In March, NCL -- which in an age of hospital mergers does up to six liquidations nationwide a year -- bought all the building's equipment from Columbia-based MedStar Health, former owner of Church Hospital. MedStar closed the hospital in January, after reporting $3.4 million in operating losses the year before.

X-rays for $75,000

NCL, which handled last year's sell-off of Liberty Medical Center holdings in West Baltimore, will make all of the profits from the liquidation. "Or take all of the losses if we don't do well," said Long, who noted that the most expensive items on sale were the X-ray suites and ultrasound diagnostic equipment, with prices of up to $75,000.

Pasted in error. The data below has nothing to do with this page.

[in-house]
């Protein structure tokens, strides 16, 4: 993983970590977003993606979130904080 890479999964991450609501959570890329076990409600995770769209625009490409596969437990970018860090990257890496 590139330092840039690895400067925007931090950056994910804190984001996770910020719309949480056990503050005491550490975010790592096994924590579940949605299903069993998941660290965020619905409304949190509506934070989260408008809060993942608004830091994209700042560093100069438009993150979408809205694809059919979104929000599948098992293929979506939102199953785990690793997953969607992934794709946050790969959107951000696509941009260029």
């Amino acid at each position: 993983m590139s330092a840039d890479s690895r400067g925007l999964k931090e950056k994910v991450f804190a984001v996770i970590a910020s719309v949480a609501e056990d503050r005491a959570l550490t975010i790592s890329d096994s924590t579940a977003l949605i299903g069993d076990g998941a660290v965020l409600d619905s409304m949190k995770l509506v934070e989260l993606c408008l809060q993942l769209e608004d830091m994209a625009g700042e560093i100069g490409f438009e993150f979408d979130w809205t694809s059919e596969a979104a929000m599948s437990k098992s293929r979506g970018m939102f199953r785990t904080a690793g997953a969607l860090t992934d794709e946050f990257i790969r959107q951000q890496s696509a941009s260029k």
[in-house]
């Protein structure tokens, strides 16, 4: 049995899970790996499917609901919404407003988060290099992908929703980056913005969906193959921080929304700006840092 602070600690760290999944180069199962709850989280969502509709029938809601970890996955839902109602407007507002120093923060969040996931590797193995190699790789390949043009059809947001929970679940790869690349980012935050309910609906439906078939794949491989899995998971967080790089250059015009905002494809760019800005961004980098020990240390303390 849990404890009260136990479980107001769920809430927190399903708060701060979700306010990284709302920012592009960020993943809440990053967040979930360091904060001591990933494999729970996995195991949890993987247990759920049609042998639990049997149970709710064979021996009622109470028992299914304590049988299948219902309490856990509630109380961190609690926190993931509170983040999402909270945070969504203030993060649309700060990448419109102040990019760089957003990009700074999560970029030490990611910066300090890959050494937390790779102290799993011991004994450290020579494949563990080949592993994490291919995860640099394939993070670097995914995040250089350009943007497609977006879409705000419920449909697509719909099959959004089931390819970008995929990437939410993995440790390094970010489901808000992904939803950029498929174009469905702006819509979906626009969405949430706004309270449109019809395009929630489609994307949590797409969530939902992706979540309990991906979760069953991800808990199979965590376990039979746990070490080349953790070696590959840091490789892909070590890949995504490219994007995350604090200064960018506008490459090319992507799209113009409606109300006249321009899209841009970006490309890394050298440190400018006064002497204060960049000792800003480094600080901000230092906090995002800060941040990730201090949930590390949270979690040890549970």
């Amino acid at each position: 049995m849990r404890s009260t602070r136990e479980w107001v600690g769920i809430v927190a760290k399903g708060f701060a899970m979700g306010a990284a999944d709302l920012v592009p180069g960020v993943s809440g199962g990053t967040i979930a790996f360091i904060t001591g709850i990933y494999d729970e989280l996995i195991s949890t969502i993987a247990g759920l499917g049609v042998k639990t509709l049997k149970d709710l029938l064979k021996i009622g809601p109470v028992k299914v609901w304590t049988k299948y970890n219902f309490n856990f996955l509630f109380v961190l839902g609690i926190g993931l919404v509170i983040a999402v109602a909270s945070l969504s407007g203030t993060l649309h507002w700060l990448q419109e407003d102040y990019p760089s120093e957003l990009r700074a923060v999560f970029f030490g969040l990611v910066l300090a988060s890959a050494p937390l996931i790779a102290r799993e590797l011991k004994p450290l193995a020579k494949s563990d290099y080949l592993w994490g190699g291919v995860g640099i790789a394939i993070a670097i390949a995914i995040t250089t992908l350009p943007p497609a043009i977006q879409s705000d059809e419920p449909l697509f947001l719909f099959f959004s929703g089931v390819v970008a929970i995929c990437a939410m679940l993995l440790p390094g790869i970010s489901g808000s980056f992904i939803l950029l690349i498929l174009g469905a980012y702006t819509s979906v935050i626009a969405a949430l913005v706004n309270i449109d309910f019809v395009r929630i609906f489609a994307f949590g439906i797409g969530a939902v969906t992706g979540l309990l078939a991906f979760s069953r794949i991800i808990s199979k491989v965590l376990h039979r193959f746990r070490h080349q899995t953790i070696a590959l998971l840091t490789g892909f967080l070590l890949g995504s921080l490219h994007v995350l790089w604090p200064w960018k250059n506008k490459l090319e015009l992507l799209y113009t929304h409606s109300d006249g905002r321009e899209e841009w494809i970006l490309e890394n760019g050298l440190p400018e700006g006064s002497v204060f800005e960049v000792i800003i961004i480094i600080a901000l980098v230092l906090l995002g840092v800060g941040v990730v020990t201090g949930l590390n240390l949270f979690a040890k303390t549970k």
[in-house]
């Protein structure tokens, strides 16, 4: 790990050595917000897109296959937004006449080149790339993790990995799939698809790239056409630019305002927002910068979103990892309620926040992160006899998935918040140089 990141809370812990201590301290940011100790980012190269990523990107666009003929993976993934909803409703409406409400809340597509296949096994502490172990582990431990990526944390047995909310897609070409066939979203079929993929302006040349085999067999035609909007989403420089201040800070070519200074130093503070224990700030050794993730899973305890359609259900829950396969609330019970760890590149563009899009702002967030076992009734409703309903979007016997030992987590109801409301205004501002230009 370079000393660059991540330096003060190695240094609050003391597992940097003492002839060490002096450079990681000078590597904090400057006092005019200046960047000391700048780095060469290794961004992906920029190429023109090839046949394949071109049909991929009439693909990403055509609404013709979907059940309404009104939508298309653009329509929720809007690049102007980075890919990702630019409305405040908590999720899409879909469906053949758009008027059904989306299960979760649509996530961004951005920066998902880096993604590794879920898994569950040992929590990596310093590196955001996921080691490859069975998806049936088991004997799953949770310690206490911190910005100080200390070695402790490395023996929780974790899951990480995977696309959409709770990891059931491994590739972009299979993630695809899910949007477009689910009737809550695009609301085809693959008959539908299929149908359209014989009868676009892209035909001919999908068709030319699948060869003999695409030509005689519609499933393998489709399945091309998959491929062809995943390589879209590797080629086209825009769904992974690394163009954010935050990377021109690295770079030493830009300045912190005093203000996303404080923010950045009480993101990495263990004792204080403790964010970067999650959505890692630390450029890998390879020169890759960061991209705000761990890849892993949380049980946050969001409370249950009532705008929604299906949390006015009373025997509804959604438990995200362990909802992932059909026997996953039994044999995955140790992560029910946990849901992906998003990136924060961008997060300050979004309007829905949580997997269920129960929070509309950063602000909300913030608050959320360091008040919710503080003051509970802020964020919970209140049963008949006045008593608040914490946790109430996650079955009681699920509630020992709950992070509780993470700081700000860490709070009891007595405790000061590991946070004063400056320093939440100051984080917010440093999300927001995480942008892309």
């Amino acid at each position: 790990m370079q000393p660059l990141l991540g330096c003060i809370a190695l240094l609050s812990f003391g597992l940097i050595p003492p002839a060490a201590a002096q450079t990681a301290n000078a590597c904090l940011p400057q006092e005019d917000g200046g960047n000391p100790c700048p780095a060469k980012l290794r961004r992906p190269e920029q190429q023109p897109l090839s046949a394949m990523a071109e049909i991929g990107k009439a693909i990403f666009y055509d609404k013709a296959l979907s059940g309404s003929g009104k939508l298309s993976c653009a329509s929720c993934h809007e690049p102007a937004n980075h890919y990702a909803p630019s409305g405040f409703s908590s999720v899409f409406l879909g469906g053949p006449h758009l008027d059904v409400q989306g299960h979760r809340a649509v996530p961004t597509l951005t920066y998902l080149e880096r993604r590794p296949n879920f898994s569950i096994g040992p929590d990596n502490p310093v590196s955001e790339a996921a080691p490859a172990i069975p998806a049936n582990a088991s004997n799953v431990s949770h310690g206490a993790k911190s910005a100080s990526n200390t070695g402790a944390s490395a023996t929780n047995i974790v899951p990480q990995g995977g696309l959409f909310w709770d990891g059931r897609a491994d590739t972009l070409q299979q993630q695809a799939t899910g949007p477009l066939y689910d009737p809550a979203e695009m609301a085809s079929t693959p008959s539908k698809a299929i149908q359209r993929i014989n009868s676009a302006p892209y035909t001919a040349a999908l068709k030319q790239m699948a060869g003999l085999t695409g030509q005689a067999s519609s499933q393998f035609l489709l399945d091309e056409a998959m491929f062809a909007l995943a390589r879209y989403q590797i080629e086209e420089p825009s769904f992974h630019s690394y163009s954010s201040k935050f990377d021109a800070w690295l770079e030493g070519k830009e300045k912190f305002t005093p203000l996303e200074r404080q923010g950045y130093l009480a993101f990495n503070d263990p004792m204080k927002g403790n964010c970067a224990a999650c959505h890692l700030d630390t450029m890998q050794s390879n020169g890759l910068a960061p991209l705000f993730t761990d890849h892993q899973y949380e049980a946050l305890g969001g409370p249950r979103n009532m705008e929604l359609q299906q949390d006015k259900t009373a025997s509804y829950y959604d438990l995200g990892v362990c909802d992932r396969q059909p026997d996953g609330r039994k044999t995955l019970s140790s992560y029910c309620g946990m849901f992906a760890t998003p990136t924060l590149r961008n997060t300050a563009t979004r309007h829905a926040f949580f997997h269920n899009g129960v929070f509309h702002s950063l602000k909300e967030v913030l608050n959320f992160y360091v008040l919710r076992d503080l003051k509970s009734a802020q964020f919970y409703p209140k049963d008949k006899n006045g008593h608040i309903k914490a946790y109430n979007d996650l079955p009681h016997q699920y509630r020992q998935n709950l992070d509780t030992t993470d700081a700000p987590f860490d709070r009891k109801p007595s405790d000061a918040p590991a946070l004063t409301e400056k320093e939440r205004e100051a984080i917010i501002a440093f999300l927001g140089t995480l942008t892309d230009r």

The entire hospital surged with an odd and busy energy as shoppers bopped into rooms brimming with equipment under fluorescent lights.

Some noticed incidentals left by the hospital's last workers and patients. They commented how strange it felt to walk the halls, as if they were moving about a dead, haunted building.

There were employment postings announcing openings at other hospitals, intended for those left to find employment in the hospital's final days last fall. An occasional pin-up reminded nurses about the needs of a sick patient. A heart-shaped helium balloon read: Have a Rainbow Day. One note, taped in the corporate offices, reminded now-gone employees to meet "business objectives."

On the third floor stood two men who looked like rock concert roadies given a bad set of directions to their next gig.

Seth Cifieri and Bill Stevenson, two Baltimore tattoo artists, were far from lost. They were shopping as purposefully as the tweed-coated surgeons.